May 24, 2008

Easy Money

First reported on The Bench

and now from the Sun Times

Excerpt from the Sun Times:

Ronen said she meant to stay on Blagojevich's staff longer, but "circumstances just didn't permit that.

"There's a huge, huge deficit in this current year's budget, $750 million, and another one looming for the next one. All the projects I was interested in required resources. . . . Plus, you see what's happening in Springfield. There is a toxic environment that pervades everything," she said.

Ronen was elected to the Illinois House in 1992 and served five terms there before moving to the Senate in 2000. As a senator, she voted for a 2003 law that went after bloated legislative pensions.

For her pension to be based upon her $120,000-a-year governor's office salary rather than her final legislative pay, Ronen had to spend one month working under Blagojevich. Ronen was hired March 1 and left the governor's office April 30.

Blagojevich spokeswoman Abby Ottenhoff declined to offer time sheets or work product for Ronen and said Ronen's pension was "never discussed and wasn't a consideration" in Ronen's hiring.

*****

Ronens' reason for accepting then declining the job due to a lack of resources makes no sense. She's been around long enough to know that Illinois has been in the hole for a long time. And now we'll be short $38k more.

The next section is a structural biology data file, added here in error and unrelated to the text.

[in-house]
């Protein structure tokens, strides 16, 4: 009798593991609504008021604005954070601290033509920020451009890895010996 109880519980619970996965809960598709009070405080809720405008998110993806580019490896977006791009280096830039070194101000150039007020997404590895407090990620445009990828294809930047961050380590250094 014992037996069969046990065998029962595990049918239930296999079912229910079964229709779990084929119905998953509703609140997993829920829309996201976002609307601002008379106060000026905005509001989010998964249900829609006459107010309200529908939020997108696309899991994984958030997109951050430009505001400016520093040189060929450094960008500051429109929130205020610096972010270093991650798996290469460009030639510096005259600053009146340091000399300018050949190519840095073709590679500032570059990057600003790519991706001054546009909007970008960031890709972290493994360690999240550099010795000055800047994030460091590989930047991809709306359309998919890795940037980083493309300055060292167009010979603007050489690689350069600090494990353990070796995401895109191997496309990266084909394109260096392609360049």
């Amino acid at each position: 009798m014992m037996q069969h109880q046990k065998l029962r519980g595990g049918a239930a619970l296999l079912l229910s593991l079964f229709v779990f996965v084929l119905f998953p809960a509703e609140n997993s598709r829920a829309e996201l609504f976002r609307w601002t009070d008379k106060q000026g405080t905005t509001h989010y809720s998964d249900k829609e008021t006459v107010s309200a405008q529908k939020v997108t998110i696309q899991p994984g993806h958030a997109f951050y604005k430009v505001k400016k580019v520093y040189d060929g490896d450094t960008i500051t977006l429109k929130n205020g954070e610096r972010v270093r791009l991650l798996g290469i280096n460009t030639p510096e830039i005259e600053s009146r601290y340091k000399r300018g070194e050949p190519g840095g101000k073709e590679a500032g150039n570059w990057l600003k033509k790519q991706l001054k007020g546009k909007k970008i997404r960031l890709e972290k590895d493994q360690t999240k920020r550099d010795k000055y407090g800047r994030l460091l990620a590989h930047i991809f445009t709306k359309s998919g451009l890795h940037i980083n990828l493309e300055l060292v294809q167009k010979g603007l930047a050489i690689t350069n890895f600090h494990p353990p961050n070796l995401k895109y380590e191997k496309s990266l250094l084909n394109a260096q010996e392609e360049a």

It always amuses me how the 'liberal' politicians in this area promote assistance for the poor, preach on their soapboxes about doing more. As I recall there was that sneaky attempt to plant one more social service in this small area. At least Moore said 'no'. Hope he doesn't change his mind. Oddly the same liberals can't say 'NO' to more money in their banks. A true blue bleedin' heart would give it to the poor wouldn't he/she? Walk the Talk.

The aldermen vote for their on-going pay raises. Then there's the Stroger family and friends plan, and didn't Bobbie Steele boost her pension as the interim Cook County President? Talk about silly laws! Get real - these little pension and salary perks create a portion of Illinois debt. The state is in the hole and it's doomed to stay in the hole until voters wake up. That includes all income levels.

The rest of us can work in the non-government sector, pay their bloated taxes, and what are we doing? Enabling the enablers.

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